Face paint is required to meet the same standards as makeup but the rules are often ignored, Cosmetic, Toiletry and Fragrance Association executive director Garth Wyllie says.
His comments follow tests by Consumer New Zealand, which showed nine out of 15 face paints failed to meet required safety standards.
Consumer tested the products after finding high levels of lead in Carnival Colours face paint in February.
Chief executive Sue Chetwin said one face paint contained an ingredient banned in most products for young children. However, the main problem was a lack of clear labelling.
Ms Chetwin said more regulation and enforcement was needed for those products which were often bought and used by children.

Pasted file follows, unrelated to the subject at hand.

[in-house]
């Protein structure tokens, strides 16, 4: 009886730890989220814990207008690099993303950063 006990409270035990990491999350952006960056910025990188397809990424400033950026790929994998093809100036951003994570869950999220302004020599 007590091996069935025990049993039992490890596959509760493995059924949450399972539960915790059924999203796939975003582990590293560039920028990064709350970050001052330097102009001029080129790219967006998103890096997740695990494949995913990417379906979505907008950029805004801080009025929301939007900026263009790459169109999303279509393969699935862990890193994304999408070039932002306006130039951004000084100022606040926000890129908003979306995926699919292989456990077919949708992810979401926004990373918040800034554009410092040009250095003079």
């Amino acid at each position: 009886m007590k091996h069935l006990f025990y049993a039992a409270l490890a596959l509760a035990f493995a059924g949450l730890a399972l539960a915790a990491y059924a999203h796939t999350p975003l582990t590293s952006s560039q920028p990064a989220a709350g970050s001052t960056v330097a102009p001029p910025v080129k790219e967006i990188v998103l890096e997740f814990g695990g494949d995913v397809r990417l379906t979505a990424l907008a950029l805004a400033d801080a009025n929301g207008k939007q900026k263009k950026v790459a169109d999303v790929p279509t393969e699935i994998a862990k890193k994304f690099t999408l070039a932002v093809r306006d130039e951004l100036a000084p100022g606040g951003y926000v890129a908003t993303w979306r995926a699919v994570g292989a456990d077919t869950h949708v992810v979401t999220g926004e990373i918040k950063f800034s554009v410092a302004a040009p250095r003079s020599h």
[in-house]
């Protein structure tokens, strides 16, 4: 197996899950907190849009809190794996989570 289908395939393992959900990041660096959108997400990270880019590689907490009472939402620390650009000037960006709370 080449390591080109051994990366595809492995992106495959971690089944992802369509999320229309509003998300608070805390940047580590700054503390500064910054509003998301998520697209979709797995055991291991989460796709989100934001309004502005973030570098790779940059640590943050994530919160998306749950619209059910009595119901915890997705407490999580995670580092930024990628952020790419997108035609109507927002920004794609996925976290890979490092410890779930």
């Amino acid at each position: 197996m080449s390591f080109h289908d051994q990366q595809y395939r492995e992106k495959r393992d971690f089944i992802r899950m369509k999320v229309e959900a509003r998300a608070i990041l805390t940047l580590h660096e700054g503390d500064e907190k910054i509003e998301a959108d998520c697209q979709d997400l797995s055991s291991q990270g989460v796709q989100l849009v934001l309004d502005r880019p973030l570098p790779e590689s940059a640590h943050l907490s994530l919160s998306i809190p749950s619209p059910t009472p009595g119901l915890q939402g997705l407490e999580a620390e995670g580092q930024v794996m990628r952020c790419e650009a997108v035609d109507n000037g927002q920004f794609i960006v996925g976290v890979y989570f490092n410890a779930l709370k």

Mr Wyllie said while face paint was required to meet the same standards as make up, the rules were often ignored. Some imported products contained banned ingredients.
"The issue with face paint, in particular, is that the potential of high lead content, for example, toxic chemicals that are not permitted in normal facial products or cosmetic products might be contained within the ingredients."
Consumers should look for products with a clear ingredients list and the manufacturer or distributors details, Mr Wyllie said.
Ms Chetwin said the test results had been passed on to the Ministry of Health and the Environmental Protection Agency.